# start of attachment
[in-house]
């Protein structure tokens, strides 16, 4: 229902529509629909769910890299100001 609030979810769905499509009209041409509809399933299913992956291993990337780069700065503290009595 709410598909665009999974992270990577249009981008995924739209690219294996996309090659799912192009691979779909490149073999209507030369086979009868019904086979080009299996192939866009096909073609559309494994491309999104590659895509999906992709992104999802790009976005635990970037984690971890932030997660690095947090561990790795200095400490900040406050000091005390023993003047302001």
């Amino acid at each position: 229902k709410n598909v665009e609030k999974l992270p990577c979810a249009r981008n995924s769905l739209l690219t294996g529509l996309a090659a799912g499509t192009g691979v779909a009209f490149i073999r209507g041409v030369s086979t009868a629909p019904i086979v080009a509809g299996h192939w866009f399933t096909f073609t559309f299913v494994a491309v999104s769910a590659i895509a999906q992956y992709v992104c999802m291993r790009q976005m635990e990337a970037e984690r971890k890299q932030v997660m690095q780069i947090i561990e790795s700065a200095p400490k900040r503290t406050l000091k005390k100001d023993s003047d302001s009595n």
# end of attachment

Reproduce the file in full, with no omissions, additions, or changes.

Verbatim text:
[in-house]
């Protein structure tokens, strides 16, 4: 229902529509629909769910890299100001 609030979810769905499509009209041409509809399933299913992956291993990337780069700065503290009595 709410598909665009999974992270990577249009981008995924739209690219294996996309090659799912192009691979779909490149073999209507030369086979009868019904086979080009299996192939866009096909073609559309494994491309999104590659895509999906992709992104999802790009976005635990970037984690971890932030997660690095947090561990790795200095400490900040406050000091005390023993003047302001």
């Amino acid at each position: 229902k709410n598909v665009e609030k999974l992270p990577c979810a249009r981008n995924s769905l739209l690219t294996g529509l996309a090659a799912g499509t192009g691979v779909a009209f490149i073999r209507g041409v030369s086979t009868a629909p019904i086979v080009a509809g299996h192939w866009f399933t096909f073609t559309f299913v494994a491309v999104s769910a590659i895509a999906q992956y992709v992104c999802m291993r790009q976005m635990e990337a970037e984690r971890k890299q932030v997660m690095q780069i947090i561990e790795s700065a200095p400490k900040r503290t406050l000091k005390k100001d023993s003047d302001s009595n």